Could the market be due for a 25 per cent crash? Today’s report by Capital Economics certainly points to that direction. Released just a day after RBC’s statement that Toronto – one of Canada’s biggest markets – is not in a bubble, today’s statement has economists and home buyers alike wondering: what’s in store for home prices?
This week we saw the Bank of Canada stick to their guns, announcing they would hold their rate of 1 per cent in their July announcement. In new mortgage rule news, lenders are responding to the guidelines in different ways, with some banks applying limitations to their conventional mortgage products as well – and credit unions may provide options for those looking to skirt the new HELOC and cash-back mortgage rules.
Canada continues to be affected by a dampened outlook on the global economy as the Bank of Canada announced today that it would hold its rate due to lower-than expected economic growth since its April report.
Although the recent CMHC changes aren’t news to many (I hope) and I feel like I’m starting to sound like a broken record… a survey conducted by BMO found that a whopping 49 per cent of Canadians are not familiar with the new mortgage rules that came into play this past Monday! This leads me to believe that 49 per cent of Canadians live under a rock, mortgage free and without cable. If you are one of the 49 per cent, please check out the new rules and help tip the “in the know” side of the scale.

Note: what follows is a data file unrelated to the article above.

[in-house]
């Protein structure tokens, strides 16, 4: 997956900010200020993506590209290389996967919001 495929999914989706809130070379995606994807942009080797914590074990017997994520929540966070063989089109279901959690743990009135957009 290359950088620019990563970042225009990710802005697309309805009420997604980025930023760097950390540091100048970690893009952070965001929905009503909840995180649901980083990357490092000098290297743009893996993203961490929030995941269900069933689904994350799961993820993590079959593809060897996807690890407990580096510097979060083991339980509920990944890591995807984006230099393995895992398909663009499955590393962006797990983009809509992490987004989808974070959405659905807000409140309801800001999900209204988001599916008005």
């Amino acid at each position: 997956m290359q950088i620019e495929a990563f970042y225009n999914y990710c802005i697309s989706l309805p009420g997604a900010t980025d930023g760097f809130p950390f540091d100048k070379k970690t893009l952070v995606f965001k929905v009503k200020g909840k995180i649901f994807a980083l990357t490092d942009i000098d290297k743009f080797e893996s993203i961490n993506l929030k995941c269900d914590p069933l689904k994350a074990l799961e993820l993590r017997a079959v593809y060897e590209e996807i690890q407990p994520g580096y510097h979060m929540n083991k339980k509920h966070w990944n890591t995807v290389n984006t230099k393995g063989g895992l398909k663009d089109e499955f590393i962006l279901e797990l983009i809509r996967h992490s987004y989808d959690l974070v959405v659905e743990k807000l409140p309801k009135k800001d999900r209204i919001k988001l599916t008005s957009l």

Finance Minister Jim Flaherty announced this morning new mortgage rules for Canadians. The maximum amortization period for government backed mortgages has decreased from 30 to 25 years. And the amount that Canadians can borrow against their home equity has been reduced from 85 per cent to 80 per cent.
Increasingly Canadians looking to buy a house are seeking more information from the professional helping to secure their mortgage. They look to their mortgage expert for good financial advice, guidance and some level of consultation on what most likely is the biggest investment of their lives. Mortgage experts are now on the front line when giving advice to new homeowners on how much they should borrow and at what rate.
In January of this year, Jim Flaherty, Canada’s minister of finance, announced that new mortgage and HELOC restrictions were to come into effect in March, 2011. The purpose of the new restrictions was to help curb consumer debt, which was said to be rising at an alarming rate. So have Flaherty’s restrictions brought the stability he sought, or are consumers only sinking deeper into debt?
After the new mortgage rules were announced, the government gave the industry 60 days to adapt. The new system will take place this week on March 18.